Saturday, December 28, 2013

Year in Review 2013

I ride the Casa Grande Century bike ride with my Team Soul cyclists. The temperature starts at 32 degrees. It is so cold but worth it. It makes me feel tough. I probably won’t do that one again in 2014 but will do another GABA Century.

I run my first 50K at Pemberton (click to read race report post). I meet my friend Rosie in Sedona and run a half marathon with her. I don't PR. However, Rosie and I explore Sedona and we have a great time (link to post). I mountain bike with a team of three other women in the 24 hour race at the Old Pueblo. My first 24 hour race. I complete two loops. We are riding again this year and I want to complete four loops.

After trail running at White Tanks in January, (near Phoenix) I sign up for another trail run in these mountains. After running half the distance (race course was 13 miles) I fall three times. I am cut and bruised but continue on. I find out four days later I broke my toe. I am really surprised when the doctor says the Xrays show the big toe is broken. It hurt but broken - really?! - I cry a lot.

Not much running but I swim. After two weeks of not running, I can run again. I begin serious training for the Triple T in Ohio.

I travel to southern Ohio with my friend Joanne on a triathlon adventure. Columbus is confusing, Joanne’s plane is delayed, but we make to the venue on time and have a great race (link to post)

A short trip back to Colorado to get the rest of my personal things from my condo. It is amazing to feel so winded and have such a dry mouth the entire time at 8,000. I never felt that living there. Daisy-dog has a great time off leash and running around. I’m not sure she remembers the place. 

Winnie-dog comes into my life and wrecks havoc with my Ironman training, but I just love her. No more swimming at lunch. Lunch time consists of coming home to give her a crate break. I reconfigure my swimming, biking and running while caring for a puppy and trying to get enough sleep.

One month away from Ironman and my training isn’t going well. My longest bike ride is 55 miles and my feet and back are killing me. I buy new biking shoes and they are stiff. I like them but my feet hurt in a different way - mistake number 3 with my training.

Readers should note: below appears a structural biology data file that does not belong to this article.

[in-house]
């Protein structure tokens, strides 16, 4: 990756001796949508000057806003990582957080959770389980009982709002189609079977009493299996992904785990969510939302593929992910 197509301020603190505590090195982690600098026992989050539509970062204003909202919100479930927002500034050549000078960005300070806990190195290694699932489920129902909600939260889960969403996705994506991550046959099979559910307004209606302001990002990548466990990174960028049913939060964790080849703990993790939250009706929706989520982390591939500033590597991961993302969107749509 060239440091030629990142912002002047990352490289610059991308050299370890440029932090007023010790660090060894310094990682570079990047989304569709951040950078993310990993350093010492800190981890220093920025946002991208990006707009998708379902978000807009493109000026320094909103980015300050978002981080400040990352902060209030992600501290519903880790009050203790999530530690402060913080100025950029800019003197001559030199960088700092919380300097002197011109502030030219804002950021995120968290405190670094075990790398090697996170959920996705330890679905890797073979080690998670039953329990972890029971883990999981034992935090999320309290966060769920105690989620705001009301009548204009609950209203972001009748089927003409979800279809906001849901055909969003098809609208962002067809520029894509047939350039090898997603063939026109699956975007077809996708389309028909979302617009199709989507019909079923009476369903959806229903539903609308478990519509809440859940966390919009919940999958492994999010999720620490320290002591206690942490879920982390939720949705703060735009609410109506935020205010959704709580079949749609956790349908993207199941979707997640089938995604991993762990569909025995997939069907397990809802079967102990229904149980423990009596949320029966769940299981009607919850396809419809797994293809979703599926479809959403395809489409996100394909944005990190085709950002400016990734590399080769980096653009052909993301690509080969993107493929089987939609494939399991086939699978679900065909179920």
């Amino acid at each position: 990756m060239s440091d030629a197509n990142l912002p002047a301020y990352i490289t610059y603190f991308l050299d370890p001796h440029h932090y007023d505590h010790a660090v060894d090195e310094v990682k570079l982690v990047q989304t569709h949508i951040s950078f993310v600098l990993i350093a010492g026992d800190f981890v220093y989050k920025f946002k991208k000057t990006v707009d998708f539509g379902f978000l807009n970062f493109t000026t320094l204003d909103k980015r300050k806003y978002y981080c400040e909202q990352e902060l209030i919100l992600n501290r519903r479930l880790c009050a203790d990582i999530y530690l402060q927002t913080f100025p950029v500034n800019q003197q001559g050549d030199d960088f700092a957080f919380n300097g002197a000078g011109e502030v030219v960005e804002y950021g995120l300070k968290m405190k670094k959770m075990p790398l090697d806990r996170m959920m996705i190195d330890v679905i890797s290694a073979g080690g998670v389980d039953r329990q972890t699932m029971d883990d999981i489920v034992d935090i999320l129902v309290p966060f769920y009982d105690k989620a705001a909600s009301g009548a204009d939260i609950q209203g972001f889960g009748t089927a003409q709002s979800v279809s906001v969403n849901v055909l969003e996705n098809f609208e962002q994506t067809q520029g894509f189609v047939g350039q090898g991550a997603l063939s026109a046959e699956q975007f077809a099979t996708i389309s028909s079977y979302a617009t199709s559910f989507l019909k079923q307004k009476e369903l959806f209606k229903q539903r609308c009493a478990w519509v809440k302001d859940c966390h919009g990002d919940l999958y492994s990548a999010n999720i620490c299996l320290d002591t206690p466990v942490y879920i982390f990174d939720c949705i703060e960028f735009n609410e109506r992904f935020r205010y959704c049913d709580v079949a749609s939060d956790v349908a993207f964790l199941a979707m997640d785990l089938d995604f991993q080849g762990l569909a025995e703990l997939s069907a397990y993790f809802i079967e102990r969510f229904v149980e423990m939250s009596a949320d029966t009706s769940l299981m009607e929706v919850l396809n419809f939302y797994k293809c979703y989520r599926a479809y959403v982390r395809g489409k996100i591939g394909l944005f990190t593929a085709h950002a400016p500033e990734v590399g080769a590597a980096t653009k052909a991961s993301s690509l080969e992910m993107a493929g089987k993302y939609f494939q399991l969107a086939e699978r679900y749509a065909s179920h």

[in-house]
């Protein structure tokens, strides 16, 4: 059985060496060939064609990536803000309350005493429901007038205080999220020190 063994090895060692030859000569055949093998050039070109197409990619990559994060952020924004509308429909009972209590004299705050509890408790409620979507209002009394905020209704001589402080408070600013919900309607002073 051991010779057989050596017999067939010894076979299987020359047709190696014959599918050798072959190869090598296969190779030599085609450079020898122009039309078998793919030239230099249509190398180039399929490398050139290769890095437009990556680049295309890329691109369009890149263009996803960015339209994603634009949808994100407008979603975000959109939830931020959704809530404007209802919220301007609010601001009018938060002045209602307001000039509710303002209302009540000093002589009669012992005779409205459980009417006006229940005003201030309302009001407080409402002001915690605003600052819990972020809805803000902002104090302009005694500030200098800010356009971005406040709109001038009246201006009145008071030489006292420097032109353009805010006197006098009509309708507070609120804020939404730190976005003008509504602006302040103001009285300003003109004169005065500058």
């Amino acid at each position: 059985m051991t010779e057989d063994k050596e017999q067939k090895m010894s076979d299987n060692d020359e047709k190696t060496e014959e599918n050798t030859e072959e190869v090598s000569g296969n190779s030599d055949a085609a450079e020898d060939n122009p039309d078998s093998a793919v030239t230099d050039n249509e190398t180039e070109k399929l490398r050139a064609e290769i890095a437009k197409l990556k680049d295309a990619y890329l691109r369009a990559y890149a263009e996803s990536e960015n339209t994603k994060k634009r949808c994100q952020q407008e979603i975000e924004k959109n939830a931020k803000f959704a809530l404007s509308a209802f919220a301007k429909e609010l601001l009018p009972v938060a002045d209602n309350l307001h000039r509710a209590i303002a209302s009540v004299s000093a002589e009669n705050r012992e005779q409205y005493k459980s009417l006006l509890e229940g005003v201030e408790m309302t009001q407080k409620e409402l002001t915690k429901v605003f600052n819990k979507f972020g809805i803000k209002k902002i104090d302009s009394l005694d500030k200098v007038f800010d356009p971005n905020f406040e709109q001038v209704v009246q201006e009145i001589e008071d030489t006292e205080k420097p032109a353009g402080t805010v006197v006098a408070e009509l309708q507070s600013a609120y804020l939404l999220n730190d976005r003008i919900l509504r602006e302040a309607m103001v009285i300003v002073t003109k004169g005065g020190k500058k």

Ironman Wisconsin (link to race report)

Work, Dogs, and my book is published. The first printing has a lot of typos and errors. The second printing is better. I try to find a venue for a book launch without success. I’m proud of my book and can’t wait to talk about it to a group of people.

I finally start biking and running again but not consistently. I’m frustrated with weight gain and lack of mental clarity. I watch El Tour this year and will add it to my race calendar for 2014. It is fun to cheer on the cyclists in the rain, but I rather ride. I hike my first big peak in the Catalina Mountains Pusch Peak.

I join the YMCA and start swimming again. OMG – it takes three sessions to feel good in the water. I start trail running again in Catalina State Park. I’m afraid of the mountain lions that I know are in the park, but recruit my friend Kassandra to run with me. It’s so fun. I am mountain biking and road riding again with my friends. I join the Triple Threat Triathlon Team (link to post). It is fun to watch and cheer on Tucson Marathon runners, but I will do it next year.

This year has had its ups and downs: work, finances, training, dogs, friends. The one constantly good thing in my life: my family. I sure do love them.

Life is good. I feel fortunate. I pray a lot. I’m thankful for everything I have.

There is so much I want to do in 2014. I want to train and race. Take a graduate level writing class. I want to excel in my job. I want to write and publish. I want to be a better person than I was in 2013.

2014 Life and Athletic Goals:
  • PR on the Half Marathon 2:00 or lower
  • PR on 70.3 course 5:30
  • Hike Mount Lemmon
  • Publish 5 articles in Literary journals
  • Take a graduate writing class at UofA